问题描述:

Given:

public class TestSeven extends Thread {

private static int x;

public synchronized void doThings() {

int current = x;

current++;

x = current;

}

public void run() {

doThings();

}

}

Which statement is true?

A. Compilation fails.

B. An exception is thrown at runtime.

C. Synchronizing the run() method would make the class thread-safe.

D. The data in variable "x" are protected from concurrent access problems.

E. Declaring the doThings() method as static would make the class thread-safe.

F. Wrapping the statements within doThings() in a synchronized(new Object()) { } block would make the class thread-safe.

isn't it enough to mark doThings() as synchronized in order to make that class Thread-safe ? i see that the correct answer is D but the Model answer of this question is E, But i don't understand why?

网友答案:

E. Declaring the doThings() method as static would make the class thread-safe.

That is kind of a tricky answer. The method is already synchronized, but on the instance, whereas the state is in a static field, i.e. on the class. Making it static synchronized is indeed the correct answer, because then it synchronizes on the class, not on a (meaningless) instance.

D. The data in variable "x" are protected from concurrent access problems.

private static int x;

This is a static variable. It is shared by all instances of the class, so synchronizing on individual instances is not helpful, in the same way as F would not be helpful, which synchronizes on a complete throw-away dummy object.

网友答案:

According to the language spec:

A synchronized method acquires a monitor (§17.1) before it executes.

For a class (static) method, the monitor associated with the Class object for the method's class is used.

For an instance method, the monitor associated with this (the object for which the method was invoked) is used.

This means that in the code you provided the synchronized keyword causes the method to acquire a lock on this before executing the body of the method. However, since x is static that doesn't ensure that the update to x will be atomic. (Another instance of the class could enter the synchronized region and do an update at the same time since they have different this values and thus different locks.)

However, declaring doStuff static will make all calls to the method acquire the same lock (the one on the Class) and thus would ensure mutual exclusion in the method body.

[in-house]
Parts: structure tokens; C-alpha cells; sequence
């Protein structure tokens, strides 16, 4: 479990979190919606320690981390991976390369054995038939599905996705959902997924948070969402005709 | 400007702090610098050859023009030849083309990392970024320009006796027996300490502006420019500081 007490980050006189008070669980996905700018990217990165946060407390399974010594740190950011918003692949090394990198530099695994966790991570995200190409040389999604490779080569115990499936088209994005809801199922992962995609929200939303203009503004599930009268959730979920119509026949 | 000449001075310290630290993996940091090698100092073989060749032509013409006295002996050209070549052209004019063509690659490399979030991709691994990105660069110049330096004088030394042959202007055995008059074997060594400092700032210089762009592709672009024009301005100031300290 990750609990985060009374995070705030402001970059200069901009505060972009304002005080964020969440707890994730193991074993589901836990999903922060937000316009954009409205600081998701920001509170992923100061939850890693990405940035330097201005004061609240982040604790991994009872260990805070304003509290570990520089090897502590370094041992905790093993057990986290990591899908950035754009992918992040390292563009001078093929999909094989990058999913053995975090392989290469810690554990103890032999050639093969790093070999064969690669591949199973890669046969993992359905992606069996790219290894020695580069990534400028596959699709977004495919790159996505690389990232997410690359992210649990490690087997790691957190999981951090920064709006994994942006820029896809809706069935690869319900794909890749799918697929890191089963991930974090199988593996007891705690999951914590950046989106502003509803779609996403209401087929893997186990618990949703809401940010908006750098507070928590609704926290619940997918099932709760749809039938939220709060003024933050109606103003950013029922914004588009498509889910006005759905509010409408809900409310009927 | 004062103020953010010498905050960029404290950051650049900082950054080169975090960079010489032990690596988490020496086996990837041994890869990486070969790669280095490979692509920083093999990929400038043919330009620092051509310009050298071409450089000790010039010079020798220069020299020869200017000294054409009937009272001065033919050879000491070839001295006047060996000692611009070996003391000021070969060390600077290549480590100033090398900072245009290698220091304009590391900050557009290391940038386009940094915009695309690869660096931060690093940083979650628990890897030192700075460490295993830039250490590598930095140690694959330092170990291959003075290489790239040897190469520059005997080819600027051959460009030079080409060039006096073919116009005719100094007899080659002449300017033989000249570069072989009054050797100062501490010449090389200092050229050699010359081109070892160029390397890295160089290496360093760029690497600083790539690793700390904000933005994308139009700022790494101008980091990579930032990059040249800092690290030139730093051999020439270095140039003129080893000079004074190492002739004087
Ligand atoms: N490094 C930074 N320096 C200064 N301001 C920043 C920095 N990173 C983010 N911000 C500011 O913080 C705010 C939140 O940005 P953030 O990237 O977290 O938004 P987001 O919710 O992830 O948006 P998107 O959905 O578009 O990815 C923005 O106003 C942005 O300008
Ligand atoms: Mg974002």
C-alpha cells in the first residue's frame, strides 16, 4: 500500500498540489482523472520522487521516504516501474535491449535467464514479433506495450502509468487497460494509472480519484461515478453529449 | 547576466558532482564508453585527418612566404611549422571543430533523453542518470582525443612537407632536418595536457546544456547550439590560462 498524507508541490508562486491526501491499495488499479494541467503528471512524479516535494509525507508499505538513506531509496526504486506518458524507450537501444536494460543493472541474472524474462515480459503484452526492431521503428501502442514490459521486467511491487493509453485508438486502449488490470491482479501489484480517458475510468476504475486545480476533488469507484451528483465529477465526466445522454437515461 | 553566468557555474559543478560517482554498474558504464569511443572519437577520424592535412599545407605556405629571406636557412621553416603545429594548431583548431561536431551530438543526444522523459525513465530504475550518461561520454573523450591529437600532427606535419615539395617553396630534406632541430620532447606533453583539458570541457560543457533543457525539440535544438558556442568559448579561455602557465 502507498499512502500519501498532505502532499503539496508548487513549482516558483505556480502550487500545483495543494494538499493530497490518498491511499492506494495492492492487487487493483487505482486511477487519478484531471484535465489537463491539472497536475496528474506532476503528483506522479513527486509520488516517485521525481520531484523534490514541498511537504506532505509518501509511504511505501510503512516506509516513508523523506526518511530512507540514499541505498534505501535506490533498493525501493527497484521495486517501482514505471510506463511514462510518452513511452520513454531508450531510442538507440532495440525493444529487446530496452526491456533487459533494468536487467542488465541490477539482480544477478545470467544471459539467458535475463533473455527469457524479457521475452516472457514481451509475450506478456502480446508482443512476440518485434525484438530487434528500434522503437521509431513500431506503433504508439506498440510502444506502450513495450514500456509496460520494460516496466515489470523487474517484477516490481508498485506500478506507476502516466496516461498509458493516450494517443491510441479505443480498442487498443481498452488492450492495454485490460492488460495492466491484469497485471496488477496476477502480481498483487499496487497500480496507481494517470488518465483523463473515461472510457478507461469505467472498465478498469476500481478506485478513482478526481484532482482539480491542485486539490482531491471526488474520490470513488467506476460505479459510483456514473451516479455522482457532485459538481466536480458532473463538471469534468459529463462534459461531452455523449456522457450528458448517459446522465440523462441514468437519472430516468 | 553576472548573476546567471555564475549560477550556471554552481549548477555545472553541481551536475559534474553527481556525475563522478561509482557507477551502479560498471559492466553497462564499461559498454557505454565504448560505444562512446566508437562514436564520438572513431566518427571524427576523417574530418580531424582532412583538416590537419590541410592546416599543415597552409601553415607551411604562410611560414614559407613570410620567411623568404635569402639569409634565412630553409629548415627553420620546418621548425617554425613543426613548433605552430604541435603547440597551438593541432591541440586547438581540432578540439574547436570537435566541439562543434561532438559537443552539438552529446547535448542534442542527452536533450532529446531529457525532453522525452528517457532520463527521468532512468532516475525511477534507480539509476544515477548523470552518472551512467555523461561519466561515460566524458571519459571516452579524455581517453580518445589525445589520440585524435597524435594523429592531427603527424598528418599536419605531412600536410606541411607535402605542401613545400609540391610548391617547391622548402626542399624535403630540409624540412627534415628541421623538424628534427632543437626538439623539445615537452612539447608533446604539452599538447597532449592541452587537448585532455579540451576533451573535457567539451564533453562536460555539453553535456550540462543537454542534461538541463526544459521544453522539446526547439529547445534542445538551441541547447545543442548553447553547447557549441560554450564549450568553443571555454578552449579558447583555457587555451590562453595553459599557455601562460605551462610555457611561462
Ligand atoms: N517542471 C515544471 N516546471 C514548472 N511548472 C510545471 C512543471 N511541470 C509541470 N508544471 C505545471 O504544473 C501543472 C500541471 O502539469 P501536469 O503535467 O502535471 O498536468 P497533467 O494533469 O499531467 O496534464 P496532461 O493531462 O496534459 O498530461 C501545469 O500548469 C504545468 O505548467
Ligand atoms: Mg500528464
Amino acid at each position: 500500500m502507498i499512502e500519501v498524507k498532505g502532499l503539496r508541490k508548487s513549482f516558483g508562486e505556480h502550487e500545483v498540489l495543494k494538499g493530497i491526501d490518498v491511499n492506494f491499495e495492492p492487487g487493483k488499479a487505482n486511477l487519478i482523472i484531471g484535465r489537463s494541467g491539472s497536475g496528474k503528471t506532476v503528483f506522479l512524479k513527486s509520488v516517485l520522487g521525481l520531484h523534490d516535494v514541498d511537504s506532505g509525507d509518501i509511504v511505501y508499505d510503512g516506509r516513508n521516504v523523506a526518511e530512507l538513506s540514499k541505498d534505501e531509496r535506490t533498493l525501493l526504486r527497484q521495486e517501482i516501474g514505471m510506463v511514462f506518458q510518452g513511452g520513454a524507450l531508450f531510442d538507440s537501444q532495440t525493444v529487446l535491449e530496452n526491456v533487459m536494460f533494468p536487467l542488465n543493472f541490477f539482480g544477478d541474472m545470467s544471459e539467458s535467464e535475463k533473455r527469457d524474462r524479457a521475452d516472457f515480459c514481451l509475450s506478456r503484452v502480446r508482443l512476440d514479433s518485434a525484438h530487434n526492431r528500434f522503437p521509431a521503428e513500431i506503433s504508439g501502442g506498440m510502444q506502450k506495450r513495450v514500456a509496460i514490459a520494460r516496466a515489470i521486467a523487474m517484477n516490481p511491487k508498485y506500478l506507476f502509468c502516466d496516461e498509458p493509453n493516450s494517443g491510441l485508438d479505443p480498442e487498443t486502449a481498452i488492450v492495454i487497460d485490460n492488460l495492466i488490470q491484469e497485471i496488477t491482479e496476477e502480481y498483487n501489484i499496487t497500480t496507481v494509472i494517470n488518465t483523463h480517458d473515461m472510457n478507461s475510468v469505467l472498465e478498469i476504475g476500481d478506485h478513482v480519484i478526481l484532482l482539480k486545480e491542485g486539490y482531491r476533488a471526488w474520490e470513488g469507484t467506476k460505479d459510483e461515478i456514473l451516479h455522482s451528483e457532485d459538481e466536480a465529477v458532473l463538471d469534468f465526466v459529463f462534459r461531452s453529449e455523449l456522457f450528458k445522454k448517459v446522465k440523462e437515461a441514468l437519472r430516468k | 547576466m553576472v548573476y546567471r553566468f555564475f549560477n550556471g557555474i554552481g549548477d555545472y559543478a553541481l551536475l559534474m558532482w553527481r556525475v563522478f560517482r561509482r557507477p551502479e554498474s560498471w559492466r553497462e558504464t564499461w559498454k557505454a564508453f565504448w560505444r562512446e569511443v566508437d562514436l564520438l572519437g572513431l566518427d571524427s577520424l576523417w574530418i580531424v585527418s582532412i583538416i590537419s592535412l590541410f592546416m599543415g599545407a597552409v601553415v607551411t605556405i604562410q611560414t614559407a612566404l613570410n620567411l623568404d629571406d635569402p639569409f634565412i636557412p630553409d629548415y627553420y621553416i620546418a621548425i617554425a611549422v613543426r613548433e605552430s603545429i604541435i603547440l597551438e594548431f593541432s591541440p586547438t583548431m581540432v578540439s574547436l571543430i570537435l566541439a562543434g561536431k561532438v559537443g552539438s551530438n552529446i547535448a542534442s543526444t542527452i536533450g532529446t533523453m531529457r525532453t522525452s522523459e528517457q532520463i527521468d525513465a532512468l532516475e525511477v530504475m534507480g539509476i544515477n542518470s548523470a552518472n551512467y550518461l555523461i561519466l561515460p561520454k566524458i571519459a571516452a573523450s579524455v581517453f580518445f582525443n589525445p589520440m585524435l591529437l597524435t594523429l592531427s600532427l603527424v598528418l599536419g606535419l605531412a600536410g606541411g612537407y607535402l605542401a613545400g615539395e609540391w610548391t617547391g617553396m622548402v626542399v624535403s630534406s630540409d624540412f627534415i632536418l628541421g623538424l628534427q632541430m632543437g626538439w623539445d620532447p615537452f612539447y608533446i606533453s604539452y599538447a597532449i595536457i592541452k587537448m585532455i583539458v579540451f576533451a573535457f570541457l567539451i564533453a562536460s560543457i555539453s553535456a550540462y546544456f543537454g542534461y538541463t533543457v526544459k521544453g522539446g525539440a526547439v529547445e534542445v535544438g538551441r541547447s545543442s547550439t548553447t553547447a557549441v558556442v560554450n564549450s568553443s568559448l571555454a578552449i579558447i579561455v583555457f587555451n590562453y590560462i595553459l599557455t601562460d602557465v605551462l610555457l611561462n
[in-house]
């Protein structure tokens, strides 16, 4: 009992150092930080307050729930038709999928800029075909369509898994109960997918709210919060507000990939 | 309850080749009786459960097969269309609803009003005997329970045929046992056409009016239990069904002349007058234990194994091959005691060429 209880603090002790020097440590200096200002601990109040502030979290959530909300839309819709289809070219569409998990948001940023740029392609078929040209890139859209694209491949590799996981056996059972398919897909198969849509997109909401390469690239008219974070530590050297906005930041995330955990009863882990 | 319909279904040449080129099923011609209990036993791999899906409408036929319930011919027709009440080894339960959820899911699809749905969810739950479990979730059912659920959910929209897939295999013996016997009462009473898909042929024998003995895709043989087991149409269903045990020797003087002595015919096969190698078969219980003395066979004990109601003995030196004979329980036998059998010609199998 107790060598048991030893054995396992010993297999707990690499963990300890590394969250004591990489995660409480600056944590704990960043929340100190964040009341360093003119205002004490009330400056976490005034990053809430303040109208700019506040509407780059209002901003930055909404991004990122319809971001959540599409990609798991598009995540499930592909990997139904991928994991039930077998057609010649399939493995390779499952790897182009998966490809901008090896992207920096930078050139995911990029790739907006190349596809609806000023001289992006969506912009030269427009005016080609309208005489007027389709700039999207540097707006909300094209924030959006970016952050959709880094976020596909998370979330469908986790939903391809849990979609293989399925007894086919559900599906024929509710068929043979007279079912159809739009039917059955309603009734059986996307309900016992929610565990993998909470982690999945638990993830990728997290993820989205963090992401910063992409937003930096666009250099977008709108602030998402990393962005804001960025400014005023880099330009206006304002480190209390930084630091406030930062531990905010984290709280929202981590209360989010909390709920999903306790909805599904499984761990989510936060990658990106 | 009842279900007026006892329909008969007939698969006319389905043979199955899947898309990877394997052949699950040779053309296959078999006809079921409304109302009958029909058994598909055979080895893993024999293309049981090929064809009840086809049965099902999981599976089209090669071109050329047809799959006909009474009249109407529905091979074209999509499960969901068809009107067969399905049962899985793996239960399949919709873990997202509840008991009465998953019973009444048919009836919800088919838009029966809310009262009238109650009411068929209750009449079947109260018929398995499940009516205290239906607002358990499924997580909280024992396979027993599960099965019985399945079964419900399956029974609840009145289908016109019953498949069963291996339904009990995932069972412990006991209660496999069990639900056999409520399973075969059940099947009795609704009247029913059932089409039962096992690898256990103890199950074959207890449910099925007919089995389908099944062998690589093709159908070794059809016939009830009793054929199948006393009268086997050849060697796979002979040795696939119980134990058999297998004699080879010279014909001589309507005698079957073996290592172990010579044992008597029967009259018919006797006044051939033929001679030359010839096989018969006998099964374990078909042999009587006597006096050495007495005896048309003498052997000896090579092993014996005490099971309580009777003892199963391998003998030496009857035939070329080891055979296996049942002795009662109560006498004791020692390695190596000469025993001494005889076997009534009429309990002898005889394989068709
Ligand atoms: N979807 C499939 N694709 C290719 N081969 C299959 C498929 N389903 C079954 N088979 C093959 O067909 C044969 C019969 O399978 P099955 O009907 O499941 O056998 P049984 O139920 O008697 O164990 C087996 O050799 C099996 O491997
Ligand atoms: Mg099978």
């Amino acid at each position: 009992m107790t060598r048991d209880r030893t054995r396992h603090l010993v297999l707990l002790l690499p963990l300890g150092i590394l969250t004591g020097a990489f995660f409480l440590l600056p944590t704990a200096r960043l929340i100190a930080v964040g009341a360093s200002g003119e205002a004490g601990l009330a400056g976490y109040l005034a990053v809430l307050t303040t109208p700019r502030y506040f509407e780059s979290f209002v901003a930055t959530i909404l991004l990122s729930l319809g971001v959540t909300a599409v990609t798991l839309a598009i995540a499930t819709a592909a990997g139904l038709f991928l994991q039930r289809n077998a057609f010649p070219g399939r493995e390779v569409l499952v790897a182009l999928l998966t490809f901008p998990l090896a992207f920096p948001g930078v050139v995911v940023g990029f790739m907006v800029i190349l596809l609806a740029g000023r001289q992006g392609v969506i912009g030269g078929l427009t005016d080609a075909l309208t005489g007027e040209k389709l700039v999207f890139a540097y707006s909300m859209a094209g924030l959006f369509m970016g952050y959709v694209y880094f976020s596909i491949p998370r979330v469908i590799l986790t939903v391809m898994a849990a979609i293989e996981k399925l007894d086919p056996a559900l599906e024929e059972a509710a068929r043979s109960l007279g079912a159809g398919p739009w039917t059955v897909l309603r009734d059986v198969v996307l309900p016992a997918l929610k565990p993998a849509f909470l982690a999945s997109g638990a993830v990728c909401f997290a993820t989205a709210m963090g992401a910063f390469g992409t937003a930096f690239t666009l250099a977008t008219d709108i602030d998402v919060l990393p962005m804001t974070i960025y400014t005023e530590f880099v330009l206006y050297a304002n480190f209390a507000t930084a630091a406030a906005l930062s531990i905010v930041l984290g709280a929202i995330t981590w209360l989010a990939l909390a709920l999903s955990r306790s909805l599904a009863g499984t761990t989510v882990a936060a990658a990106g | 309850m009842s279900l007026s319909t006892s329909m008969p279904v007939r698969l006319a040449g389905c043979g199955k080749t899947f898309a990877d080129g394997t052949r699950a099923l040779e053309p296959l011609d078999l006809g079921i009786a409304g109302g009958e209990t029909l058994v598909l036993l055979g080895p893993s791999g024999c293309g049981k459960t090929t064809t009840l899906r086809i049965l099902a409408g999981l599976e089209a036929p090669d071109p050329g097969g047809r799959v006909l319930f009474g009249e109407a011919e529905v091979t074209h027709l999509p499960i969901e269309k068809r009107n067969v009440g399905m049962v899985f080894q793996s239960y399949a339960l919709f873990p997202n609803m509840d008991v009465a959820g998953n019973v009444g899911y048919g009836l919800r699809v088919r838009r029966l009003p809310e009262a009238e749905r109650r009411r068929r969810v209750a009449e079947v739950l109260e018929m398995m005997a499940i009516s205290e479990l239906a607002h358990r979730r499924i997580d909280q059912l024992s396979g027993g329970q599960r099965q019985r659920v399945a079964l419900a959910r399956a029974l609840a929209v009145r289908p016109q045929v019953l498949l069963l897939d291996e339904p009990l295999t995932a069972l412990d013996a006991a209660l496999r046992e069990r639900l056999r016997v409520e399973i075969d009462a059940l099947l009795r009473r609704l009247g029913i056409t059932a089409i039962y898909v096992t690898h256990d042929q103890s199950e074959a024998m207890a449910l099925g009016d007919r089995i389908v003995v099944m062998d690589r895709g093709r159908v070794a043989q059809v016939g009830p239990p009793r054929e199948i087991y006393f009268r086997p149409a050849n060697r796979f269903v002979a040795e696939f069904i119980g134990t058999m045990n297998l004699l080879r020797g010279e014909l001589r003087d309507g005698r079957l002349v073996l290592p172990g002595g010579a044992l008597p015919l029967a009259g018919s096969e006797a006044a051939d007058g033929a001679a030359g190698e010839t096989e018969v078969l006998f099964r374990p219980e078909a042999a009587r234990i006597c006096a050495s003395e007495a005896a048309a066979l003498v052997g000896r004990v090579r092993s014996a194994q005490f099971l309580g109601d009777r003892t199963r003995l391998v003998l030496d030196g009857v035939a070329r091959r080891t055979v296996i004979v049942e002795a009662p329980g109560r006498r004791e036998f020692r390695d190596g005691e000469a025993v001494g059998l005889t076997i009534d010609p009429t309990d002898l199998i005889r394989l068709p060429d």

The specifications is really spelling out that:

class A {
    static synchronized void doSomething() {
        // ...
    }
}

is literally the same thing as

class A {
    static void doSomething() {
        synchronized(A.class) {
            // ...
        }
    }
}

Similarly:

class B {
    synchronized void doSomething() {
        // ...
    }
}

is literally the same thing as

class B {
    void doSomething() {
        synchronized (this) {
            // ...
        }
    }
}
网友答案:

By way of synchronizing the doThings() method, you are holding the lock for a particular TestSeven object. However, static variables of the class does not belong to the specific instance of the object itself. They belong to the Class object TestSeven.class. So, either you could go for a

synchronized (TestSeven.class){
    int current = x;
    current++;
    x = current;
}

inside your doThings() method which is acquiring the Class lock inside an instance lock which is overdoing things. So, you could mark the method as static so that you end up acquiring the lock of the Class object alone.

网友答案:

Since x is static other threads could modify it at the same time doThings method is running. Making doThings static will stop this.

网友答案:

I agree with you that the correct answer is D. I would say that E is incorrect because if I set doThings() as static and remove the synchronized keyword, I could just start up 50 TestSeven threads and it could result in incorrect x value.

Note: I was wrong here, I missed the point that synchronized method without static actually use the instance as the lock monitor instead of the Class itself.

相关阅读:
Top